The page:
Friday , 9 December 2016
biometricsecurity

Microsoft To Integrate Biometric Security In Windows 10

Microsoft is upping the ante in computer security by introducing new biometric security measures for Windows Hello, which is integrated with Windows 10.  Using new infrared technology that can read spatial dimensions, compatible devices will enable users to sign into features by simply looking at the camera.  The infrared sensors will be able to use data such as irises, facial dimensions, and fingerprints in order to authenticate users.

In an age where stakes are high and password theft even higher, technology needs a new direction in terms of security.   In a blog post written on March 17, Joe Belfiore states that “You– uniquely you– plus your device are the keys to your Windows experience, apps, data and even websites and services – not a random assortment of letters and numbers that are easily forgotten, hacked, or written down and pinned to a bulletin board. Modern sensors recognize your unique personal characteristics to sign-you-in on a supporting Windows 10 device.”

Hacking was a huge headline feature in 2014, capped by the hack of Sony Pictures and the subsequent cancellation of the theatrical release of The Interview.  More than ever, people are using computers to do all sorts of personal business online, and hackers are making out like bandits, taking advantage of dated security measures and holes.  Passwords are often a weak link; they can be stolen in a number of different ways.  And since people do tend to use the same password for multiple logins, it gets even more dangerous.  Password storage programs like LastPass help mitigate the risk, however there are still problems with the now-almost-antiquated password login system.

While still proprietary and probably not even available for another year, it’s a step in the right direction.  New tech has to start somewhere, and it’s nice to see Microsoft taking the lead.  Microsoft hopes that third parties will integrate this technology in their login systems to allow a user one simple password:  their body.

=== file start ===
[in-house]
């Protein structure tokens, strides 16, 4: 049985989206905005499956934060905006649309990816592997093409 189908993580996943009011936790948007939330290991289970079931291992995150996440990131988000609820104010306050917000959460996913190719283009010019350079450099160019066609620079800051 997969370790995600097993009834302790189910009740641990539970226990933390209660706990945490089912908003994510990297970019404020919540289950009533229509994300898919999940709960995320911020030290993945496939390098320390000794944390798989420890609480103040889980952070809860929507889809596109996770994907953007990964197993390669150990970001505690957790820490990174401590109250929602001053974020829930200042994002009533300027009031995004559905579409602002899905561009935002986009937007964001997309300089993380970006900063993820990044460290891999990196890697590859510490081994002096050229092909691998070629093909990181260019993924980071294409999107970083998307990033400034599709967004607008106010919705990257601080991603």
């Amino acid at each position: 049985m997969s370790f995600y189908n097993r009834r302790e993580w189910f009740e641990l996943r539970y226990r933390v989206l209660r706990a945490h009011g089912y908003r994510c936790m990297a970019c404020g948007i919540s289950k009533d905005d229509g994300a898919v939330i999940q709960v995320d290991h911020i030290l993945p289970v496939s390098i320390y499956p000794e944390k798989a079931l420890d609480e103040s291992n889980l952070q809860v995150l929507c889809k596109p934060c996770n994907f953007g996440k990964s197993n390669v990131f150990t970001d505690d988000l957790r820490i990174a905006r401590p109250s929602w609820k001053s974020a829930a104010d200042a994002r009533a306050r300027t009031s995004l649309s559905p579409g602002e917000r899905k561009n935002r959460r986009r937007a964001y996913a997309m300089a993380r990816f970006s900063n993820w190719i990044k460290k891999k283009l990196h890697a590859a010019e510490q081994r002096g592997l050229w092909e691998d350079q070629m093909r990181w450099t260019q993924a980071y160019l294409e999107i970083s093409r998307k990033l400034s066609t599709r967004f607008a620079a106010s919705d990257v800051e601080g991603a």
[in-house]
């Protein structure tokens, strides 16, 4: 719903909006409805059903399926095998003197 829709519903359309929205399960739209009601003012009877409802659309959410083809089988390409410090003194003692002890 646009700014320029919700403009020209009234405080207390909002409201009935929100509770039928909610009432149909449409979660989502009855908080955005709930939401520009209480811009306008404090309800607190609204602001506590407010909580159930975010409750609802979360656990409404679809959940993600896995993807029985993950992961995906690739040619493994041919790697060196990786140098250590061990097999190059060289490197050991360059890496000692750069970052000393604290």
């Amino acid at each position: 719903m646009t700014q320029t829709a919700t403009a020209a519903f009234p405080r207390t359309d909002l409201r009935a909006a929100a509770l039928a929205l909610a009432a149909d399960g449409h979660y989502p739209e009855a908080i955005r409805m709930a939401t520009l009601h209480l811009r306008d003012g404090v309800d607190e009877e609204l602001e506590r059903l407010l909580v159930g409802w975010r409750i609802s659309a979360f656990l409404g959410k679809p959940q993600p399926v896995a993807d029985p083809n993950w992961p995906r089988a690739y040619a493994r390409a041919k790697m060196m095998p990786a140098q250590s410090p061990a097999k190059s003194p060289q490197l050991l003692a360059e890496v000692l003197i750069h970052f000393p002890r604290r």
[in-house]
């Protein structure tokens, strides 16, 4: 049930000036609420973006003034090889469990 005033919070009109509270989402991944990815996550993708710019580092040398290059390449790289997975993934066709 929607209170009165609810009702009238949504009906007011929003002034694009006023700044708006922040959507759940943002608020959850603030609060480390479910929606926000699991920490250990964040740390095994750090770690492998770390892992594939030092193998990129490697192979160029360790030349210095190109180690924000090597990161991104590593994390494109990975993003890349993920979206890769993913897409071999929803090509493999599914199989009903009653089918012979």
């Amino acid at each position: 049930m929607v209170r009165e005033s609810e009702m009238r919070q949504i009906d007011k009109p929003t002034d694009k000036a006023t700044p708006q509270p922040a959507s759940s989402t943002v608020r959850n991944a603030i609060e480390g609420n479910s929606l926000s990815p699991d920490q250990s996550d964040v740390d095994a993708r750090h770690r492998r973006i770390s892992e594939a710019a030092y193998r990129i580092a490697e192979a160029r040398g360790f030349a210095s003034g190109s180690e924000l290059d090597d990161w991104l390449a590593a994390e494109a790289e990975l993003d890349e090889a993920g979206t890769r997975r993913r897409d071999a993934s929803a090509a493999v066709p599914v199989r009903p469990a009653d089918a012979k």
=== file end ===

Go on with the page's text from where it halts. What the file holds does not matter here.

Belfiore continues in the blog post:  “Instead of using a shared or shareable secret like a password, Windows 10 helps to securely authenticate to applications, websites and networks on your behalf—without sending up a password.  Thus, there is no shared password stored on their servers for a hacker to potentially compromise.”

Is biometric security the pinnacle of security?  Probably not.  There are still potential problems, however the major risks of current password systems seem to be mitigated with the new technology.

What do you think about this new technology?  Do you foresee any problems with this new system?

 

About Bill Gordon

Bill Gordon has been writing on tech and malware subjects for 6 years and has been working in the internet and tech industry for over 15 years. He currently lives in Southern California.

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